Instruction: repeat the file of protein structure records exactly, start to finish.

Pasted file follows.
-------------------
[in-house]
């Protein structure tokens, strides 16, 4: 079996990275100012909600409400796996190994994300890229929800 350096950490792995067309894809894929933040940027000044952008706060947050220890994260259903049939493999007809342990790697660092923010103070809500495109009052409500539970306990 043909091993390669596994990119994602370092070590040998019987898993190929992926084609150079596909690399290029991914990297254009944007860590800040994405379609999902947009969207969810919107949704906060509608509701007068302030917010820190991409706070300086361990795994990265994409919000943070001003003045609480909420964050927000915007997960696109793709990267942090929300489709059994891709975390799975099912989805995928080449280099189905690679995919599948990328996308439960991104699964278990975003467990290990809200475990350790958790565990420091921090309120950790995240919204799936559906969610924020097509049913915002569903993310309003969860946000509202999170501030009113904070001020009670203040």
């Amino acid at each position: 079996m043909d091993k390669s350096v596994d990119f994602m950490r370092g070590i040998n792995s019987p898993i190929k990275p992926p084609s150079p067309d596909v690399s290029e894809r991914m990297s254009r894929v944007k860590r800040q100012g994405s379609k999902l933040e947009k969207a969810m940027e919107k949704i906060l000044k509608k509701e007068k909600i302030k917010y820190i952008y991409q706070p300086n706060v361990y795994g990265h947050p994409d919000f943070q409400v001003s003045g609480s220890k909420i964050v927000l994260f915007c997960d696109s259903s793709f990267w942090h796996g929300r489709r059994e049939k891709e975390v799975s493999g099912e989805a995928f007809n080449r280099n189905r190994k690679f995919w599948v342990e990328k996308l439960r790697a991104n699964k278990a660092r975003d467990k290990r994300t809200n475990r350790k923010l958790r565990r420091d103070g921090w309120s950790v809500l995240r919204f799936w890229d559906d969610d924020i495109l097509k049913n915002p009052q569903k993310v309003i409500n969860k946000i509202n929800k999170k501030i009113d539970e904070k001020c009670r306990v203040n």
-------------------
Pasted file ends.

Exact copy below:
[in-house]
């Protein structure tokens, strides 16, 4: 079996990275100012909600409400796996190994994300890229929800 350096950490792995067309894809894929933040940027000044952008706060947050220890994260259903049939493999007809342990790697660092923010103070809500495109009052409500539970306990 043909091993390669596994990119994602370092070590040998019987898993190929992926084609150079596909690399290029991914990297254009944007860590800040994405379609999902947009969207969810919107949704906060509608509701007068302030917010820190991409706070300086361990795994990265994409919000943070001003003045609480909420964050927000915007997960696109793709990267942090929300489709059994891709975390799975099912989805995928080449280099189905690679995919599948990328996308439960991104699964278990975003467990290990809200475990350790958790565990420091921090309120950790995240919204799936559906969610924020097509049913915002569903993310309003969860946000509202999170501030009113904070001020009670203040």
């Amino acid at each position: 079996m043909d091993k390669s350096v596994d990119f994602m950490r370092g070590i040998n792995s019987p898993i190929k990275p992926p084609s150079p067309d596909v690399s290029e894809r991914m990297s254009r894929v944007k860590r800040q100012g994405s379609k999902l933040e947009k969207a969810m940027e919107k949704i906060l000044k509608k509701e007068k909600i302030k917010y820190i952008y991409q706070p300086n706060v361990y795994g990265h947050p994409d919000f943070q409400v001003s003045g609480s220890k909420i964050v927000l994260f915007c997960d696109s259903s793709f990267w942090h796996g929300r489709r059994e049939k891709e975390v799975s493999g099912e989805a995928f007809n080449r280099n189905r190994k690679f995919w599948v342990e990328k996308l439960r790697a991104n699964k278990a660092r975003d467990k290990r994300t809200n475990r350790k923010l958790r565990r420091d103070g921090w309120s950790v809500l995240r919204f799936w890229d559906d969610d924020i495109l097509k049913n915002p009052q569903k993310v309003i409500n969860k946000i509202n929800k999170k501030i009113d539970e904070k001020c009670r306990v203040n």